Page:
» Learn more: The best travel credit cards right now
4. Missing free benefits
Did you know that there are three major hotel chains that will give you free nights on your award stays? Hilton and Marriott offer the fifth consecutive night free when redeeming with points. IHG, meanwhile, gives those who hold the IHG® Rewards Premier Credit Card their fourth night free.
This means, for example, you’ll pay the same amount of points whether you’re staying four or five nights at a Hilton hotel — but it’s entirely possible to miss this type of benefit when looking for a room.
Some AmEx Fine Hotels and Resorts properties will also give you a complimentary third night, so it’s always worth looking.
5. Not managing your loyalty
Consider Alaska Airlines MileagePlus elite status, which rewards you with additional bonus miles based on your status level. Here’s a business class flight from Los Angeles to Tel Aviv-TLV for $1,638 via American Airlines in March.
Through the American Airlines and Alaska Airlines partnership, Alaska members can earn miles on an American flight based on the distance flown, plus multipliers based on your fare class and elite status.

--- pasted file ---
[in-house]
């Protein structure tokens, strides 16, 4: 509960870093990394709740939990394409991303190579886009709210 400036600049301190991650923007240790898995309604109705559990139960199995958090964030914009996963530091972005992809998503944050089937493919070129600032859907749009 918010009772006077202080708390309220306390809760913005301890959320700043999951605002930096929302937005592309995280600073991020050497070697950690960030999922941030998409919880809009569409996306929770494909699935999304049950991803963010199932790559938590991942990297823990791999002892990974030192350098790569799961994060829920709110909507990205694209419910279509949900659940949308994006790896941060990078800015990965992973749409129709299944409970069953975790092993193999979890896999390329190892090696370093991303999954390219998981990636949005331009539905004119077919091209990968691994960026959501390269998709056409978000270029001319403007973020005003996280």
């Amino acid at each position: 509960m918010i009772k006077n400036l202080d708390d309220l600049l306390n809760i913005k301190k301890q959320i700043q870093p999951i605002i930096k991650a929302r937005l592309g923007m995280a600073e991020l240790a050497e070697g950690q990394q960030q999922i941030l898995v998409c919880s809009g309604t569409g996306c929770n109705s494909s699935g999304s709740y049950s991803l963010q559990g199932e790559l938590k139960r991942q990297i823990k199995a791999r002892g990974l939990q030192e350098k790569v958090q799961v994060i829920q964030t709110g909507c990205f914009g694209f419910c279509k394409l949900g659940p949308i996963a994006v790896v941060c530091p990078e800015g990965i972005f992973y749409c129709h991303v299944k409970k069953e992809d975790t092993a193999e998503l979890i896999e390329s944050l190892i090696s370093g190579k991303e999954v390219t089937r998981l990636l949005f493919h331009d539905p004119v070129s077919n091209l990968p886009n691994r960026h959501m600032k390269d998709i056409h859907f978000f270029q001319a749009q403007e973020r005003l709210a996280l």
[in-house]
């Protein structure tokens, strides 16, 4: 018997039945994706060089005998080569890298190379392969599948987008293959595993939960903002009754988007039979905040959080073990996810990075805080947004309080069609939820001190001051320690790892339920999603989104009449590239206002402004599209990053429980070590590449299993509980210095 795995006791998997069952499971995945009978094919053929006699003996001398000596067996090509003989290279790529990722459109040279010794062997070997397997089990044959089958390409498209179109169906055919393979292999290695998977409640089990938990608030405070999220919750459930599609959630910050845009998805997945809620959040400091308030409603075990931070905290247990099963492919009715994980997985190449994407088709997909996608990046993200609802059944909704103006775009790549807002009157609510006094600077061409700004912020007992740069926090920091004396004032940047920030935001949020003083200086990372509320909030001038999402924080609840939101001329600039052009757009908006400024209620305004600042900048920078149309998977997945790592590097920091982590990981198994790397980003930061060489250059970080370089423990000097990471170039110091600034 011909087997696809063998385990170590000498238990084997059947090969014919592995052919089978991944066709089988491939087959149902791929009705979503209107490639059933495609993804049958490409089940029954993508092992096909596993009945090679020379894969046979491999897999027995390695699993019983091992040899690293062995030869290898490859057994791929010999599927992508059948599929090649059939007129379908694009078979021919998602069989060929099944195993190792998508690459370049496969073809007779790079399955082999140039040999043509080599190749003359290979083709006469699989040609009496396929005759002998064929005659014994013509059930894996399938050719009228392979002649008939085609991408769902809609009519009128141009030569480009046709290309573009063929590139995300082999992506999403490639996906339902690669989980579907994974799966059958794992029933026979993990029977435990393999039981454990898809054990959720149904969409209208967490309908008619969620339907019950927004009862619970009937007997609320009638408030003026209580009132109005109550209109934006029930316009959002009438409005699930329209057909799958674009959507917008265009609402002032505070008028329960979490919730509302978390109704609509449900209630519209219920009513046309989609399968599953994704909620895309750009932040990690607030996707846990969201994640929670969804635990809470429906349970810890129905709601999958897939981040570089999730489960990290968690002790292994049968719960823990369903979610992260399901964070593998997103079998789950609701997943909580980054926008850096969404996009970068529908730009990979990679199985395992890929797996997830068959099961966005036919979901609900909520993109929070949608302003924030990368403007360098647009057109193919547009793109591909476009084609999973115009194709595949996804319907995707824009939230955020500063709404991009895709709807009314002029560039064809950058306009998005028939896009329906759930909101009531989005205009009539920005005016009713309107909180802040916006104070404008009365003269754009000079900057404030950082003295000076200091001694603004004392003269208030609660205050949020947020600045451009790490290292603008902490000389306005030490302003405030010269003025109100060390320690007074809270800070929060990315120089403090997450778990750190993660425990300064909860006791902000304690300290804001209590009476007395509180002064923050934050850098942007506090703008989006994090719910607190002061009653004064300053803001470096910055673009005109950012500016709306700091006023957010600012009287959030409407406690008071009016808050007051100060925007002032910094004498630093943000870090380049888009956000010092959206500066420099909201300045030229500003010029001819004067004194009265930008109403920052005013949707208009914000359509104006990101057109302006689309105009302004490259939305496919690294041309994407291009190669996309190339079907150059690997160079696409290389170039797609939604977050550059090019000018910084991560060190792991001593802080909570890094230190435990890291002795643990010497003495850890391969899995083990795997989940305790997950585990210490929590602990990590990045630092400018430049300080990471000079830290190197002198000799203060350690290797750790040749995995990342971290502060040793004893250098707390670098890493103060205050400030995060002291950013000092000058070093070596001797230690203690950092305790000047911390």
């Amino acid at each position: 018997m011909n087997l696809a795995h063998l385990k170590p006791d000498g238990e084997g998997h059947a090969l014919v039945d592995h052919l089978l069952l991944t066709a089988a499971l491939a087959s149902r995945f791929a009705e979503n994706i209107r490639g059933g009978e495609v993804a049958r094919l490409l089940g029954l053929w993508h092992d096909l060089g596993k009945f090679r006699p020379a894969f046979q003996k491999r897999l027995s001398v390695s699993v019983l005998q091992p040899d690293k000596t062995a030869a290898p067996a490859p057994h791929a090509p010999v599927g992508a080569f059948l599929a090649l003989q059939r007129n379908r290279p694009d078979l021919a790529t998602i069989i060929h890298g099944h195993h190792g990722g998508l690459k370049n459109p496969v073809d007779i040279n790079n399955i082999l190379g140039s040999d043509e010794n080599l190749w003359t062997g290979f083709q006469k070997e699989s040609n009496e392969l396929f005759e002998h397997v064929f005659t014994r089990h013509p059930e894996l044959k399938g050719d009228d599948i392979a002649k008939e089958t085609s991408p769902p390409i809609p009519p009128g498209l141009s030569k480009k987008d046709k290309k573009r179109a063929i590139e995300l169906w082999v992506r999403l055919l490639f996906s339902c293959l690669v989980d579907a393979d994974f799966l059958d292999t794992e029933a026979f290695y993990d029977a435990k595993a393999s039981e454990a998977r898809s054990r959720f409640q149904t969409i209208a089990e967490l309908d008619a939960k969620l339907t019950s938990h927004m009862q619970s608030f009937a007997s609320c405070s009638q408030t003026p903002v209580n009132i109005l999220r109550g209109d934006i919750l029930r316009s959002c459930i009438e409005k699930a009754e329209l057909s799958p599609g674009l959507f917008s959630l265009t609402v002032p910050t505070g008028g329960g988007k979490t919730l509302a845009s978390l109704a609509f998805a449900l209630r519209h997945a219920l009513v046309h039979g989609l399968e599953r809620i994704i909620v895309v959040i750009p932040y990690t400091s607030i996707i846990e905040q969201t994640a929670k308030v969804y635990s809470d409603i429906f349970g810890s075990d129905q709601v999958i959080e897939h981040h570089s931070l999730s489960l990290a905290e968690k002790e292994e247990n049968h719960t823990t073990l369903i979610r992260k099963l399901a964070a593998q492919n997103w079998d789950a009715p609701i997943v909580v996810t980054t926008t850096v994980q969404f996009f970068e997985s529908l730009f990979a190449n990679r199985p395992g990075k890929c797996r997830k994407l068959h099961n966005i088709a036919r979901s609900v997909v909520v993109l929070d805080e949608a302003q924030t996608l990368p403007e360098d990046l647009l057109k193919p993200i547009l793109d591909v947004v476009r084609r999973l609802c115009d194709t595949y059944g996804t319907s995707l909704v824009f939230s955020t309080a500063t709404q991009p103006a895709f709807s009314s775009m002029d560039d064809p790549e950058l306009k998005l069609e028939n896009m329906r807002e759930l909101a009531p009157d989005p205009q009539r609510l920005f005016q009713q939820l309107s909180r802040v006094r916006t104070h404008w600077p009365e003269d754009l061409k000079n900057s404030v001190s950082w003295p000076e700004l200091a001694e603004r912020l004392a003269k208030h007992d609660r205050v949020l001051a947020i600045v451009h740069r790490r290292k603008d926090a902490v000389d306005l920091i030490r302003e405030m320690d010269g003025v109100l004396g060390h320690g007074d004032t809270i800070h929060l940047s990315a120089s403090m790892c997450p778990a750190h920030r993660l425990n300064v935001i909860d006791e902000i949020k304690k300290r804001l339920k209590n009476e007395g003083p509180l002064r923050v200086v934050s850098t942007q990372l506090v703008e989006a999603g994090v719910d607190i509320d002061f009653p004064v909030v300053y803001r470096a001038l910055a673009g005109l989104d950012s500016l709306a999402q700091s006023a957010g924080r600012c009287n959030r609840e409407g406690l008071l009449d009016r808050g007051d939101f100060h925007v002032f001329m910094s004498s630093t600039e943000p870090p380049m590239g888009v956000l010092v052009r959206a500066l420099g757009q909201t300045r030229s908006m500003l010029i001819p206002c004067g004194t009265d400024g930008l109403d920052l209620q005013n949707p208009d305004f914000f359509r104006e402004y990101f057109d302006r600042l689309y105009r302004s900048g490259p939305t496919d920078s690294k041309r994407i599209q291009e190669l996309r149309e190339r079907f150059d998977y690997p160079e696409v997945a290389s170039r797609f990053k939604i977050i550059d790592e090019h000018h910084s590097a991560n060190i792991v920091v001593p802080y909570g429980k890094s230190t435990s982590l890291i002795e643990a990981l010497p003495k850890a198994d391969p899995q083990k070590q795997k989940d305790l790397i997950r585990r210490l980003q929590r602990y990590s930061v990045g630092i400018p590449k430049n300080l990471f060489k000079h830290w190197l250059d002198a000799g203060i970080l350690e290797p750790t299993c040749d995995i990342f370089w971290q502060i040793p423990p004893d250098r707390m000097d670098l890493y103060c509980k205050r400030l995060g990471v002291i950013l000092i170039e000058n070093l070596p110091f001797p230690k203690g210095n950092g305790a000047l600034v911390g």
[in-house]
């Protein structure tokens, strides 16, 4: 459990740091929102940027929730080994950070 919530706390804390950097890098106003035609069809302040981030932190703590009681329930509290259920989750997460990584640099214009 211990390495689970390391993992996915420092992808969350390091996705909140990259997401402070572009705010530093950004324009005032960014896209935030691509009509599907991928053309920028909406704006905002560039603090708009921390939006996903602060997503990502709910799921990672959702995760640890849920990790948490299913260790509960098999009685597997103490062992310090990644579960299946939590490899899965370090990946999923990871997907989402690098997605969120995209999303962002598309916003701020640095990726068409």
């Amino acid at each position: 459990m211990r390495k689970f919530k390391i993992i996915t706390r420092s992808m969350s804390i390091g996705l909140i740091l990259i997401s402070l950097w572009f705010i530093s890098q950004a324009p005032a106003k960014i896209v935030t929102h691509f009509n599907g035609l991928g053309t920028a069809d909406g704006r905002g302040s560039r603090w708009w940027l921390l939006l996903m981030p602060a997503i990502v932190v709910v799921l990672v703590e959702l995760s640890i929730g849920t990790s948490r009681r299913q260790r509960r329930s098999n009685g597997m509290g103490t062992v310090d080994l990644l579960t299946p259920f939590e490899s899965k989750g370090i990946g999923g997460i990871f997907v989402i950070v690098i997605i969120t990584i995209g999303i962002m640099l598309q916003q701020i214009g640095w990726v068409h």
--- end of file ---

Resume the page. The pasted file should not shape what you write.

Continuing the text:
This ticket is an I fare class (this means you’re booking discounted business class), so you’re going to earn 150% of miles flown. Without elite status, you’ll be pocketing 23,946 Alaska miles for this flight.
Now let’s say you have MVP Gold elite status, which is Alaska’s middle-tier status. MVP Gold grants you an extra 100% bonus on earning miles.
Having MVP Gold status means that you’d instead earn 39,910 Alaska Airlines miles on this same flight. That’s a difference of 15,964 miles!
6. Being inflexible — particularly with dates
One of the downsides of award travel is the need to find award availability. It can be difficult to do so, especially if you’re looking at popular flights or dates. However, it pays to be flexible with your search rather than springing for premium bookings.
Here’s a flight on United Airlines from Tahiti to San Francisco in March in business class.
At 70,000 miles, this is an expensive award flight. But, it’s still a pretty good redemption considering this is the cost for that same route a day later.
As you can see, it’s more than double the price to book this ticket. Being flexible with your dates can help you save big.
If you want to use your travel rewards
There’s no doubt that travel rewards can amp up your vacation. At the same time, what appears to be a simple concept in theory can have plenty of pitfalls if you’re not careful. Avoid these six mistakes to make sure you maximize your travel savings and benefits.
How to maximize your rewards
You want a travel credit card that prioritizes what’s important to you. Here are our picks for the best travel credit cards of 2022, including those best for:
Flexibility, point transfers and a large bonus: Chase Sapphire Preferred® Card
No annual fee: Bank of America® Travel Rewards credit card
Flat-rate travel rewards: Capital One Venture Rewards Credit Card
Bonus travel rewards and high-end perks: Chase Sapphire Reserve®
Luxury perks: The Platinum Card® from American Express
Business travelers: Ink Business Preferred® Credit Card